In 21/22 Alcohol related hospital admissions showed the lowest rate for 25 years in Scotland. The COVID pandemic will have had an impact on the use of beds, but between the introduction of MUP and the start of the pandemic , Glasgow, the largest and most deprived city in Scotland, had the lowest rate of admissions for liver disease in 20 years.
The fall in deaths and hospital admissions was greatest among men and people on low incomes making MUP an important lever for tackling inequalities. The decline in alcohol sales was in off sales where the sales reduction was greatest in cider and perry at 20% and in spirits, so MUP affected the categories of alcohol favoured by the heaviest consumers as the policy intended. Analysis of market research data showed the same pattern. The hard numbers show that MUP worked as predicted by the modelling researchers, and as the clinicians had hoped for.
The research was evaluated by a quality control process by PHS and separately by the Evidence for Policy and Practice Implementation (EPPI) Centre at University College London. Even long-standing opponents of MUP, such as the free market Institute of Economic Affairs which generally opposes the regulation of alcohol, recognise the range and quality of the evaluation process.
Has there been any negative impact from MUP?
It is noticeable in the review of studies by Public Health Scotland that while the studies examining mortality and admission figures show positive findings, qualitative studies with consumers and practitioners in services tend to show a more negative perception, including when researchers ask participants to anticipate the impact of MUP on themselves and others. Perhaps it’s not surprising that people, including practitioners, are more conscious of potential problems . Those who are struggling will preoccupy those involved with them personally and professionally more than those who are improving. While some service users expressed fears that MUP would lead to a deterioration in their nutrition as they cut back food spending, Public Health Scotland cite research on household purchase patterns showing the only significant nutritional change after MUP was a beneficial reduction in sugar contained in alcoholic drinks.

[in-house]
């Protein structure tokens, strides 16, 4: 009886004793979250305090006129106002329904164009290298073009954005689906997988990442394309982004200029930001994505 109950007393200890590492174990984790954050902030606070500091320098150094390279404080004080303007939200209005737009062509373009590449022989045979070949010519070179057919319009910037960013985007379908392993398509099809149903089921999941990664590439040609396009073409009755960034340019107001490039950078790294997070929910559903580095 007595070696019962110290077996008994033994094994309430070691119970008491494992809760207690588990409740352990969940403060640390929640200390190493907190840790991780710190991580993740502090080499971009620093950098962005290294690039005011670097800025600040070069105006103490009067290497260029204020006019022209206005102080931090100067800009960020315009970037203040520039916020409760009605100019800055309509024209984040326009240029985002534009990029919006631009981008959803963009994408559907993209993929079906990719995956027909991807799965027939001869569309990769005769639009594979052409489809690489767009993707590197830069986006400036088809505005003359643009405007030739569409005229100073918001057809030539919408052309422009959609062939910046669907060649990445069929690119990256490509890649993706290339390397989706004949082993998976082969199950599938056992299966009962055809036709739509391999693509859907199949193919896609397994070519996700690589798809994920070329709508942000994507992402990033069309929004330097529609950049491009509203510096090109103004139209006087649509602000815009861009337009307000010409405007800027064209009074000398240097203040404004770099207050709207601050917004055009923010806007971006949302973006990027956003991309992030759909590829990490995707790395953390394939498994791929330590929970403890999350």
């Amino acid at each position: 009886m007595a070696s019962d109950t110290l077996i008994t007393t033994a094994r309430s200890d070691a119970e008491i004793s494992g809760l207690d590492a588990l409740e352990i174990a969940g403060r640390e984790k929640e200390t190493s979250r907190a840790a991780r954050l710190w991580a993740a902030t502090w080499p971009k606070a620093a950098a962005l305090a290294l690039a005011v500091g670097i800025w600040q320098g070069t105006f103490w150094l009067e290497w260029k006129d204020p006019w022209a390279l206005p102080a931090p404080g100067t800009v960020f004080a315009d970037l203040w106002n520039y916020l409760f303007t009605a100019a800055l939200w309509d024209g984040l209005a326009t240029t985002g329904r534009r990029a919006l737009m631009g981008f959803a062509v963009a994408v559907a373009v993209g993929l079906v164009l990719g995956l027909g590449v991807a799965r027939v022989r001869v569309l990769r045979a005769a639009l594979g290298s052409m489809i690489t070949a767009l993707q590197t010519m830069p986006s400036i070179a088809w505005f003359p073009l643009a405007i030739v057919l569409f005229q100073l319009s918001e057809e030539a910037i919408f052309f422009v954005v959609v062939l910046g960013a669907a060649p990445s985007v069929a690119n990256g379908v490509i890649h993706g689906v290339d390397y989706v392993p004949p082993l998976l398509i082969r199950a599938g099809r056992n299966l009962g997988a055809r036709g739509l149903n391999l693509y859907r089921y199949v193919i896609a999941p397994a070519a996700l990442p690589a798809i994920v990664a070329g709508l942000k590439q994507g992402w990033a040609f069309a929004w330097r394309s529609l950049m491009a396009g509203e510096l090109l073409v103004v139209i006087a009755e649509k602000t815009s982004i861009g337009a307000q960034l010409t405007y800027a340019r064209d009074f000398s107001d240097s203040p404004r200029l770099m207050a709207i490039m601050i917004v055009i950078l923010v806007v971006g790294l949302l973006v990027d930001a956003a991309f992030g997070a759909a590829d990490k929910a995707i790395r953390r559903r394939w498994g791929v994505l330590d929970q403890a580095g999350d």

There are people who will continue to struggle with alcohol despite the best prevention efforts. While there is good reason to expect that the removal of cheap alcohol will in time reduce the number of people moving into severe dependence and their consumption levels, in the short term the priority for dependent drinkers should be to close the substantial gaps in support and treatment.
What’s next for MUP?
The legislation passed by the Scottish Parliament in 2012 to introduce a Minimum Unit Price (MUP) for alcohol included that the Parliament needed to actively decide whether to continue the measure six years after MUP had been introduced. This “Sunset Clause” as it was described, was unusual in UK law. The commitment to review the measure was welcomed by the alcohol advocates who had campaigned for Minimum Unit Price, such as Scottish Health Action on Alcohol Problems (SHAAP) and Alcohol Focus Scotland, both members of the Alcohol Health Alliance (UK). Crucially, the Sunset Clause was also well regarded by the UK Supreme Court. The Supreme Court ended the five year legal challenge by the Scotch Whisky Association and their European allies with its judgement in November 2017 which found the MUP legislation an appropriate and proportionate measure to reduce harm from alcohol in Scotland. In the judgement, the Court described the Sunset Clause as “a significant factor” in its decision.
The Scottish Parliament will determine the future of Minimum Unit Price before May 2024. Part of that decision will be the future level of the price needed to achieve the reductions in alcohol harm which Parliament wishes to see. The test for MUP is whether the policy has moved population health and well being in the right direction, particularly through narrowing inequalities and whether the benefits justify the costs. The research so far suggests that the policy has been a success.
A previous blog from Dr Peter Rice on MUP can be found here.
Written by Dr Peter Rice, President of European Alcohol Policy Alliance, and Chair of Institute of Alcohol Studies.
This blog was published with the permission of the author. The views expressed are solely the author’s own and do not necessarily represent the views of the Alcohol Health Alliance or its members.